Be Ready When I Call
Guy Davis is an accomplished blues artist, but also a working actor. Be Ready When I Call showcases and unifies both of those sides, with an album featuring different voices and characters that makes the album feel like a cohesive, one-person stage show. It helps that Davis knows his musical styles. His straight-forward blues tracks are solid, covering everything from solo, Delta acoustic blues, to band-executed rock-outs. Davis takes us through musical history, exploring different styles, but also a variety of lyrical themes.
It's impossible to capture the full journey without going track by track through the album, so instead let's start with "Badonkadonk Train," featuring harmonica, banjo, and acoustic guitar, the song a folk blues that sounds like a cover from the 1950s, and not a Davis original. Lyrically, it's a typical blues of that era: "Got the blues this morning, last me all day long / Need to find me some toast, to spread my jelly on," making for a fun, throwback kind of track.
But a few tracks later, Davis comes in with "Palestine, Oh Palestine," the album's set piece, a folk opus, with mandolins and acoustic guitars playing Middle Eastern melodies, Davis using a dramatic singing voice, the lyrics documenting the complexity around peace in Israel. There's nothing bluesy about the track, but it's beautiful. And the lyrics are as compelling, with Davis exploring the nuances of the issue, rather than coming out with a hot and/or trite take.
While the difference between "Badonkadonk Train" and "Palestine, Oh Palestine" probably shows the extremes of the album, there are also tracks that fit firmly between the two. "Flint River Blues" has a folk sound, like "Badonakadonk Train," but searing lyrics that might are somehow fun and catchy, even as the message, around the crisis with Flint, Michigan's drinking water, is both terrifying and outrageous. When Davis sings the chorus, "If you hear this song, don't drink the water / Keep moving along, don't drink the water," it's hard not to want to sing along with him. It's partially due to the melody, but also due to his voice, where this time he uses a gentle, country twang that doesn't feel threatening. That's also what allows him to make the lyrics so sharp.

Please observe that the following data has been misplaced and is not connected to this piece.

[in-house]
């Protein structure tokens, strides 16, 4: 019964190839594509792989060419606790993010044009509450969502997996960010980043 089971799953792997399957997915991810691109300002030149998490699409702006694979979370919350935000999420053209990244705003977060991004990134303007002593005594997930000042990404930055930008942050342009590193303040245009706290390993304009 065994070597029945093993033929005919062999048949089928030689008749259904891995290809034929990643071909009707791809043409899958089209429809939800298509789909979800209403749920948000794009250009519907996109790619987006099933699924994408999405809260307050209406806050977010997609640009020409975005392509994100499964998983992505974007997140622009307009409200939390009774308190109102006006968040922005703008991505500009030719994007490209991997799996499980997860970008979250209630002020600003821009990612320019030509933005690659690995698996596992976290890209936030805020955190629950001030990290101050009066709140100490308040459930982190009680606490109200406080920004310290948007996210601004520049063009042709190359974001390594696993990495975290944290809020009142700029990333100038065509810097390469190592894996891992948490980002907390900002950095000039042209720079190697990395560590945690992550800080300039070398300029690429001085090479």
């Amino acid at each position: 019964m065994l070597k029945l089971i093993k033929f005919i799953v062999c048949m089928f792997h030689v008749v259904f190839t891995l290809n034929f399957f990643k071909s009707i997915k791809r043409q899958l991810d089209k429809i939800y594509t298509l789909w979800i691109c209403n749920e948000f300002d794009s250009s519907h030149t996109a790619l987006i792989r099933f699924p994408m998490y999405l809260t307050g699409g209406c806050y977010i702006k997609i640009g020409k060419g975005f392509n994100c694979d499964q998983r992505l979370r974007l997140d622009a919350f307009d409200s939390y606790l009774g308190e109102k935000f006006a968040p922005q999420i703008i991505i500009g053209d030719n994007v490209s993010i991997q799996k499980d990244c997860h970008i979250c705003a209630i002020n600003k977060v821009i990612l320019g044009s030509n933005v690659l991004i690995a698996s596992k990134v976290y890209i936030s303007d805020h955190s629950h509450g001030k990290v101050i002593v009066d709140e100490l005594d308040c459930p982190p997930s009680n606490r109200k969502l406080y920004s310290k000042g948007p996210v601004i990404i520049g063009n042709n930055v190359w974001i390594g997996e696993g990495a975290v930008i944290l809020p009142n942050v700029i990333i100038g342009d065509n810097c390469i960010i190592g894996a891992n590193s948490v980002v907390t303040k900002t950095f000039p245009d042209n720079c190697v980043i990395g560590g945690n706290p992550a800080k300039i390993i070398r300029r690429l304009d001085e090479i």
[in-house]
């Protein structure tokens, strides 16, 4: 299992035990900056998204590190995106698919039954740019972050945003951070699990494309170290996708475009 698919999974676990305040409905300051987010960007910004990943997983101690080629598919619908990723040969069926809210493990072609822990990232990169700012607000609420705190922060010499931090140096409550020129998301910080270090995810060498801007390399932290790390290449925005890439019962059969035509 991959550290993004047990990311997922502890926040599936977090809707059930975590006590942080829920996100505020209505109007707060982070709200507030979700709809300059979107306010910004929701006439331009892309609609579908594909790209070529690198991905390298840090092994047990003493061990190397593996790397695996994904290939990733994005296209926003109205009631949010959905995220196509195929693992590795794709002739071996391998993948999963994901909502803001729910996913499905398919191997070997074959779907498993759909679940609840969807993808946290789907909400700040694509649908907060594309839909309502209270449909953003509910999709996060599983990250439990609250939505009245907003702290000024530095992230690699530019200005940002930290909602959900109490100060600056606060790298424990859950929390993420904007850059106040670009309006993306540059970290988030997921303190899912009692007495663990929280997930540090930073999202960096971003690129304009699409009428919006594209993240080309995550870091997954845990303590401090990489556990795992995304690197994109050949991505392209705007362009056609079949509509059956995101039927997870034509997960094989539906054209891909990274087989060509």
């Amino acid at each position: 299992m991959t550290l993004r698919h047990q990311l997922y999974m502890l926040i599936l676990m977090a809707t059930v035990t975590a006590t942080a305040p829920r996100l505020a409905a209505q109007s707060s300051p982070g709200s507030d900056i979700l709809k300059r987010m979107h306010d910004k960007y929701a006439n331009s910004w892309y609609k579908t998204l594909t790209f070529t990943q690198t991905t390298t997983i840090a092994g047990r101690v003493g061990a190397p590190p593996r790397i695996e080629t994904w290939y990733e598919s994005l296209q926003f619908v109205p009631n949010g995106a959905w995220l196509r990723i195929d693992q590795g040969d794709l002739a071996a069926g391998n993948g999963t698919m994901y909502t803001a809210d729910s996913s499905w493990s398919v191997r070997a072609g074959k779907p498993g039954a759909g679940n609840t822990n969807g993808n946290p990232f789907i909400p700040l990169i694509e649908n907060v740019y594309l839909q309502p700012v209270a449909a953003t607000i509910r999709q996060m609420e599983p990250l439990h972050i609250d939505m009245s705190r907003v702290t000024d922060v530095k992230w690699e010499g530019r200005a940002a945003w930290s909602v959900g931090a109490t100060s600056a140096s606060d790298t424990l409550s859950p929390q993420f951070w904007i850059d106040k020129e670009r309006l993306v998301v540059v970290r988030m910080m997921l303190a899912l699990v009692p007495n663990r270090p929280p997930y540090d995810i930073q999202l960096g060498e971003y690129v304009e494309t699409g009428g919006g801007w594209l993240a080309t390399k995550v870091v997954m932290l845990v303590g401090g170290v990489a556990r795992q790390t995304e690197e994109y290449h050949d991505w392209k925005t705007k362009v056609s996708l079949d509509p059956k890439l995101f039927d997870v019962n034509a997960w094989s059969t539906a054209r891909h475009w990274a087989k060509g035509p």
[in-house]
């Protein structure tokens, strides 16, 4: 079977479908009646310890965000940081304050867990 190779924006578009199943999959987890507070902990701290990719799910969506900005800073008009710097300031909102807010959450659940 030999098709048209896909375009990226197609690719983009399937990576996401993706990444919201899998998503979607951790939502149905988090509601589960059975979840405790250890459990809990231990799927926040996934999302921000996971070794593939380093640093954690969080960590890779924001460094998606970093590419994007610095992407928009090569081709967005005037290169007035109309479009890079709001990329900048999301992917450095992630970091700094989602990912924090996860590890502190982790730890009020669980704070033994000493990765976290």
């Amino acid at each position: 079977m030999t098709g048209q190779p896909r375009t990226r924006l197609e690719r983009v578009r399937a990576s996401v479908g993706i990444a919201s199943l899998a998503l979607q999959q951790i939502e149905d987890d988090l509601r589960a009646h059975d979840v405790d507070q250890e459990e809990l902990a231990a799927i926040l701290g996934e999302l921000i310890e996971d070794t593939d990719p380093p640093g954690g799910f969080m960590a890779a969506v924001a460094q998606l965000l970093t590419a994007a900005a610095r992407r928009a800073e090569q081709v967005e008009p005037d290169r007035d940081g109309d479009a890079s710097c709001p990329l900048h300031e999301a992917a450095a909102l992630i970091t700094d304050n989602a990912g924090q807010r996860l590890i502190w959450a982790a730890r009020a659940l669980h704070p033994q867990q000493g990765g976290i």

Davis is also comfortable in a straight-forward electric blues. His cover of Willie Dixon's "Spoonful" (made famous by Howlin' Wolf), isn't manic, but moves, piano climbing into and out of the song, electric guitar wailing in the background, with Davis using throatier vocals, not trying to mimic Wolf's growl, but rather acknowledging an iconic version of the song. The tune is simple and perfectly executed.
Be Ready When I Call isn't straight blues, but you hear Davis' love and respect for the genre in every track. The joy of the album is in how Davis brings the listener to so many different places without making anyone feel like they've wandered too far from home.